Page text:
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NYC to Pilot New System for Monitoring Sewage Discharge

New York City is taking steps to manage the dumping of raw sewage, Mireya Navarro reports.
February 23, 2012, 5am PST | Ryan Lue
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When rainstorms flood the pipes that feed New York City's municipal sewage plants, plant operators are left with no choice but to release the mixture of storm water and untreated waste directly into local waterways, which the public uses for recreation.

To mitigate the problem, the New York Department of Environmental Protection has developed a pilot program that will provide instantaneous monitoring at five of the city's 423 outfall locations. Drains that connect to the East River, Newtown Creek, the Gowanus Canal, the Bronx River, and Gravesend Bay will be outfitted with devices that measure the rate and direction of flow, allowing the department to better alert citizens about growing public health emergencies.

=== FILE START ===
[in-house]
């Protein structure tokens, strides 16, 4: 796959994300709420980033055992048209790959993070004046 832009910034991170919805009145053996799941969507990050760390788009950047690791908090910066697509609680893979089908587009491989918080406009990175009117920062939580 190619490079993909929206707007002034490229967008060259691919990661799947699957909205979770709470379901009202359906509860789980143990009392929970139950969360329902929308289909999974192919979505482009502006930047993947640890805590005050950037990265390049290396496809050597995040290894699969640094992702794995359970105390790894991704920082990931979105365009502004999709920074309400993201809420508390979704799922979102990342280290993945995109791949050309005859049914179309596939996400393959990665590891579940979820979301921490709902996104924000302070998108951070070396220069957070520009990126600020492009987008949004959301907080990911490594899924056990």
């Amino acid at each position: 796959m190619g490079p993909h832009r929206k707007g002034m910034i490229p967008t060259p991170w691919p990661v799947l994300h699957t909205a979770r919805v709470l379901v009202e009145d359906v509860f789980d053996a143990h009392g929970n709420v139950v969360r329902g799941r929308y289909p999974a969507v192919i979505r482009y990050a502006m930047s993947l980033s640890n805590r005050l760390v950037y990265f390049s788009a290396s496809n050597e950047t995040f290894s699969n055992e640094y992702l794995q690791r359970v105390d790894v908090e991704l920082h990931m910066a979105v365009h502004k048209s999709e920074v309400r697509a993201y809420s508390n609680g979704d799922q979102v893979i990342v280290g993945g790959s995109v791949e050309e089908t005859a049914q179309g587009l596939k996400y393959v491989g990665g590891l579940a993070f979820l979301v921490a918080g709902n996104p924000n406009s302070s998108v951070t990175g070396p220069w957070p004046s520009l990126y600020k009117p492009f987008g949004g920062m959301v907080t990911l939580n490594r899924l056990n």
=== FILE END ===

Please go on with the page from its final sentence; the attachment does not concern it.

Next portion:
The city has received criticism in the past for failing to notify the public about sewage contamination in a reasonable timeframe.

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Published on Thursday, February 16, 2012 in New York Times - Green Blog
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